Many language learners are watching movies to improve their listening comprehension and pick up new words. Some like to just immerse themselves in the foreign language with foreign subtitles, others watch it with foreign audio and subtitles in their native languages, but no matter how you’ve been doing it, learning German (or any language for that matter) with Netflix has just become a lot easier thanks to this ingenious free Chrome Extension.

The extension is called Language Learning with Netflix and it allows you watch movies with two different subtitles simultaneously and get instant translations when hovering over words! There are a number of other features, but its’s these two that are at the heart of this extension.

How does it work?

First of all, head to the Chrome Web Store to download and install the extension. Then open Netflix in your browser and open a movie. You’ll be greeted by a screen asking for your native language:

For the sake of this example, I’m using “English”. Once you’ve selected your language, click “ok” and you can start watching the movie. You’ll notice immediately that the layout has changed. The Chrome Extension shows you a sidebar on the right with all of the subtitles neatly separated into digestible phrases. Now you can change the subtitle language (as you’d usually do) by clicking on the Netflix subtitle icon. For the sake of this example, I’m using German:

As you can see we now get two different lines of subtitles, with my target language (German) on top and my native language (English) below. When you now hover over words, you get a little popup bubble with the translation. No need to open a new tab or type words into a dictionary. It’s seamless and nearly perfect.

You can also click on the subtitle phrases in the sidebar to get additional information, usage examples, text-to-speech (pronunciation) and switch dictionaries:

And that’s just the tip of the iceberg. You can do a lot more with this extension. Here’s just a quick overview of additional features:

  • automatically pause playback after each phrase (disabled by default)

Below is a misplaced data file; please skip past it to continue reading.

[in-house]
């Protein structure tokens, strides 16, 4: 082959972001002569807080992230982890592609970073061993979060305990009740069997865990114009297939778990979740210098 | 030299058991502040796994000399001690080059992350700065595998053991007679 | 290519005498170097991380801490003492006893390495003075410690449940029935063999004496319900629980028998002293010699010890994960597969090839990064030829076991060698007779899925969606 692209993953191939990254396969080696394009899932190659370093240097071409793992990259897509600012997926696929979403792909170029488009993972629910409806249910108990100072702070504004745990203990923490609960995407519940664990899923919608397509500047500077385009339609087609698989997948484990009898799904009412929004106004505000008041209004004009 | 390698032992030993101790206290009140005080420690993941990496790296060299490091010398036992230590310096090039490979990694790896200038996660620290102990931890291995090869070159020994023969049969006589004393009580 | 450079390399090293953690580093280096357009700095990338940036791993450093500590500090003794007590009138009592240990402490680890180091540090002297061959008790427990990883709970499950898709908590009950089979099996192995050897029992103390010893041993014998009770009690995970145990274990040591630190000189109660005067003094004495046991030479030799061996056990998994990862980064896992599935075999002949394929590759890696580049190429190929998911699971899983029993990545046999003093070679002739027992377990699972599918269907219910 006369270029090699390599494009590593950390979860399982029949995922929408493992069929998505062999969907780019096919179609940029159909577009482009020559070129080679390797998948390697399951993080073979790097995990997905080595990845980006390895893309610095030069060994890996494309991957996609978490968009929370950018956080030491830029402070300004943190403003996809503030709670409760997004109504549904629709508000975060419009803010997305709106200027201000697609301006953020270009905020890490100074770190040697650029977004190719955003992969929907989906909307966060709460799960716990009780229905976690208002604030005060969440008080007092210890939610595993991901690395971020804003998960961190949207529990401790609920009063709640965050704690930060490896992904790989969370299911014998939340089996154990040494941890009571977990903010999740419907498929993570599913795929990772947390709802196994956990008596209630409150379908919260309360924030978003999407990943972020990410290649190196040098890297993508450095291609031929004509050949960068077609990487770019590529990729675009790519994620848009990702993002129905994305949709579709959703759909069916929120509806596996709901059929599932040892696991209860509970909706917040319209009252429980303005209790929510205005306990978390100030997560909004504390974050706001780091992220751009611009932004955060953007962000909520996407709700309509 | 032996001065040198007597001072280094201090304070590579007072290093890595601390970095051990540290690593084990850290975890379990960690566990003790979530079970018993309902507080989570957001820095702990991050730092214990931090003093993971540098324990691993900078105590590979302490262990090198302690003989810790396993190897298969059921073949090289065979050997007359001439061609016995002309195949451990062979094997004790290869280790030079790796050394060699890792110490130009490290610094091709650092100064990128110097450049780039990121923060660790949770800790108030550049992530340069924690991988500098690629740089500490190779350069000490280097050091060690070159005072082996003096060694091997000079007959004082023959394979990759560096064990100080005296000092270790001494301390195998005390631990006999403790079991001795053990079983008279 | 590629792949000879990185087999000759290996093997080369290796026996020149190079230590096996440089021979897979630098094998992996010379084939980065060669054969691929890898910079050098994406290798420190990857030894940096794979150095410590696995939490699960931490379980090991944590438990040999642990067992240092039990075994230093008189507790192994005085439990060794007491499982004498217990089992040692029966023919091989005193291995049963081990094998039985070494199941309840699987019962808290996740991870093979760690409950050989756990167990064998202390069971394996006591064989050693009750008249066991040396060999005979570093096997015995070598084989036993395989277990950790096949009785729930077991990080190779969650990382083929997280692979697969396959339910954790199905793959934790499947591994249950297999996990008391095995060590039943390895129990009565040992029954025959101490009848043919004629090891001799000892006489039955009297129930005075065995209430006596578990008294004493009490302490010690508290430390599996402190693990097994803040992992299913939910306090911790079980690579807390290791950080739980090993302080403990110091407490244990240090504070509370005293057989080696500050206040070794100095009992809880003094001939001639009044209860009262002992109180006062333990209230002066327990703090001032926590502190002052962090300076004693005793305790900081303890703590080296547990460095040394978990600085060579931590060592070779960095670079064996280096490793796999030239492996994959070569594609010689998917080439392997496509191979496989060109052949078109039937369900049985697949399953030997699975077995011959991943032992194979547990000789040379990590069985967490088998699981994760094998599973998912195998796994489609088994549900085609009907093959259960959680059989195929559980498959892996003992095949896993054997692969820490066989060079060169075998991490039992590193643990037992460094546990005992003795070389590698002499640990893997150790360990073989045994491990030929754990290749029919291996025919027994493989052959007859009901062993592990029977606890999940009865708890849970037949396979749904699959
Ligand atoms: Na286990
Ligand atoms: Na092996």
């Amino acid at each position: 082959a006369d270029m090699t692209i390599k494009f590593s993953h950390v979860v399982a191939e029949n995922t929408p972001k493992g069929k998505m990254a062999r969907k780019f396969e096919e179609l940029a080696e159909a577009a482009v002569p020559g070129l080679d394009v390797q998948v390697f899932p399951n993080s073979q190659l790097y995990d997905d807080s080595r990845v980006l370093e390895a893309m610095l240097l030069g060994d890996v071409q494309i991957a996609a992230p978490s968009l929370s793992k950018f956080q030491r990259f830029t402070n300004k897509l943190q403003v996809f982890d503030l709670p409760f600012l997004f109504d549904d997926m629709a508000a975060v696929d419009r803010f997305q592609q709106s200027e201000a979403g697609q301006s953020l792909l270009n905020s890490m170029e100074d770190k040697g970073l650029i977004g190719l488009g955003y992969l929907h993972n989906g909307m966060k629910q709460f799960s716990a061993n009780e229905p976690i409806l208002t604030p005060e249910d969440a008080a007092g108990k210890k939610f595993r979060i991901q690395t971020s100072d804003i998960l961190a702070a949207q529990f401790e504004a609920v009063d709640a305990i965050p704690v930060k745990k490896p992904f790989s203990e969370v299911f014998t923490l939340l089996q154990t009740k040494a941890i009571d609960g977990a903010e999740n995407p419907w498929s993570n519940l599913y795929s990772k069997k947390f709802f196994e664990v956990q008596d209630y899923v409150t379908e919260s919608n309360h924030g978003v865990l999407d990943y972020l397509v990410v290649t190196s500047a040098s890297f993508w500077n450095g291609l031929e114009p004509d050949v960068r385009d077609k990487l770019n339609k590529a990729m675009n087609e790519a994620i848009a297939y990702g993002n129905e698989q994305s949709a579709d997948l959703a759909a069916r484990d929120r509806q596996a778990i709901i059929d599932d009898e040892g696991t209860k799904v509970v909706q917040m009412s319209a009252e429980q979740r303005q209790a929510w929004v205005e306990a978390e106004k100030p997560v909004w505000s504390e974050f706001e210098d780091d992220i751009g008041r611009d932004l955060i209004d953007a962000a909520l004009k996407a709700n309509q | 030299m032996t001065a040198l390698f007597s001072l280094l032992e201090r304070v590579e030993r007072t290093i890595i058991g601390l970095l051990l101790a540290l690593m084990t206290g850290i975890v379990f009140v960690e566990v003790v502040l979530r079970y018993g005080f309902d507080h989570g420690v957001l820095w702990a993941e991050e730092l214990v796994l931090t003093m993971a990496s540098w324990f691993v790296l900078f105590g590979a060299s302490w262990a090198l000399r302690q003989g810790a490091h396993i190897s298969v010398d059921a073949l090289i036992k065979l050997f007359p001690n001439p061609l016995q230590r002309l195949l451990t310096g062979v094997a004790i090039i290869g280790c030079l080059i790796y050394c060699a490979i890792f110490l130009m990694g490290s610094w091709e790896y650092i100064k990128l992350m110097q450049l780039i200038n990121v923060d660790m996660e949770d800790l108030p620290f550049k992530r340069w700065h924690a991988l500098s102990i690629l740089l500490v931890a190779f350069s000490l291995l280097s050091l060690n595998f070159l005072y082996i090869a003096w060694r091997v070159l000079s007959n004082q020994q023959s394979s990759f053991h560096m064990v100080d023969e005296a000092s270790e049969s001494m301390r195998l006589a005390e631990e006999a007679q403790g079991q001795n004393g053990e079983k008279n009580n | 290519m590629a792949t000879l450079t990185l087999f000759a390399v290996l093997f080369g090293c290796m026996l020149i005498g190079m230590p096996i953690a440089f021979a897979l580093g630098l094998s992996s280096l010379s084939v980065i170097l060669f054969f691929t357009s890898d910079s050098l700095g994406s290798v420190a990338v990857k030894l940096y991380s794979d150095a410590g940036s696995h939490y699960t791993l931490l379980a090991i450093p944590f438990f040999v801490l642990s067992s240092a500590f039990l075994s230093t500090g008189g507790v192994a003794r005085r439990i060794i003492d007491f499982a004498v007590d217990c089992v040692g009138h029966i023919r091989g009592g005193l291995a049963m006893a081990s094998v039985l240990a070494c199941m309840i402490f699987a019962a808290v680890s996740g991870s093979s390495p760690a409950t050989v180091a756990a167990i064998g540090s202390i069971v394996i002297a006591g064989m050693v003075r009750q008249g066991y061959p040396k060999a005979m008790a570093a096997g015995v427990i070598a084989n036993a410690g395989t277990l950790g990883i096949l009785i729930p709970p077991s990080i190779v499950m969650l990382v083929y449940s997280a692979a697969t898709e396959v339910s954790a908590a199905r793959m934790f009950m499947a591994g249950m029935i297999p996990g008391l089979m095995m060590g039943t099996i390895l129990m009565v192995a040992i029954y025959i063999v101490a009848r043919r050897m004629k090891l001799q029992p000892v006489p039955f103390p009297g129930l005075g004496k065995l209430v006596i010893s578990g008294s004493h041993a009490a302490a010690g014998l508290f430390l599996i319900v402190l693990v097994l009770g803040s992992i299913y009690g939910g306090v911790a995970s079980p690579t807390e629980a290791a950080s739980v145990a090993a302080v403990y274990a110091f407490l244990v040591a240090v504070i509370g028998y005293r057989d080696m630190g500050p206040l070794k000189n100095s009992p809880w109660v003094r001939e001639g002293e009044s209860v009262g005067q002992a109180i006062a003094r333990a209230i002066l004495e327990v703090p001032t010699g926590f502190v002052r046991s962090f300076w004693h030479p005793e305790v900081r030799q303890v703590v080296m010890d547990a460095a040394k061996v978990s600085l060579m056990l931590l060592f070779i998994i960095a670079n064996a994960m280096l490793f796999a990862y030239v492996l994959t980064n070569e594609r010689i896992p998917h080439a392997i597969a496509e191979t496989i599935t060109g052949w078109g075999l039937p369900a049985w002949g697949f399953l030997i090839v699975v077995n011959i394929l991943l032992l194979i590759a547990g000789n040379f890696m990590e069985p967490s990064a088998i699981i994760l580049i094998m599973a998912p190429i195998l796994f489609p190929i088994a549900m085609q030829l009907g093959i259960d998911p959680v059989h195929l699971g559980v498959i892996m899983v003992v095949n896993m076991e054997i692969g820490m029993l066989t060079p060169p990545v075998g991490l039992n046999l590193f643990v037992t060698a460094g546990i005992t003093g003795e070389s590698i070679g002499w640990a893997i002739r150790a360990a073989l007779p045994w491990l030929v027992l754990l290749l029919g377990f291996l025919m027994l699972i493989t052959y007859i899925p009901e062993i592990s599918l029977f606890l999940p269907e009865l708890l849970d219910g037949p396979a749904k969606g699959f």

• print out all the subtitles of the movie with side-by side translation (great for review or using in class)
  • powerful keyboard shortcuts (S or arrow down for repeat, toggle auto-pause with q, etc.)
  • change playback speed (not perfect, but very workable)
  • use your own custom dictionaries for lookup (For example, paste “” in there to get dictionary results from or any other dictionary)
  • save or “favorite” subtitle phrases to your private dictionary (pro feature, haven’t tested it yet)

In short if you’re a language learner and avid Netflix watcher, this extension is a game-changer. Have you tried it yet? What are your thoughts? Let me know in the comments.

Update: Testing Premium Features

The pro edition costs $4.95 (at the time of this writing, 14th of July 2020) per month and comes with a 7 day trial (no payment method required). I’ve just tested some of the pro features that seemed most interesting for language learners and here’s what I’ve found:

As outlined above, with the pro version you can “favorite” or add subtitle-phrases to your custom dictionary. They show up in a tab to your right. Just like in the “Subtitles” tab you can click the little play button on the left of the phrase to jump straight to the correct location within the movie.

You can also filter your saved items by phrases, green, yellow and blue words (these colors are the plugin’s way of distinguishing word importance, but since this is done completely automatically I’ve found it to be somewhat hit or miss).

Once you have collected a list of items, you can export them as Anki (flashcards), JSON and CSV (comma-separated value list).  If you select the Anki option you get a little popup with more options:

You can either select “fill-in-blanks” or “translations” for the card format. Also you can choose between machine translation and human translation, which seems to be provided by your target-language subtitle. Once you click “Download” you get a CSV which can be imported into Anki. Here’s the “translation” card format in action:

It’s pretty straightforward. It would be cool if the Anki cards contained the audio clip from the original movie as well, but I believe that would pose a number of technical and legal (copyright) issues.

Another pro feature is getting Netflix to display the subtitle for movies which have been dubbed, i.e. when you watch an originally English movie with German only-audio you can still the get the German subs to show up.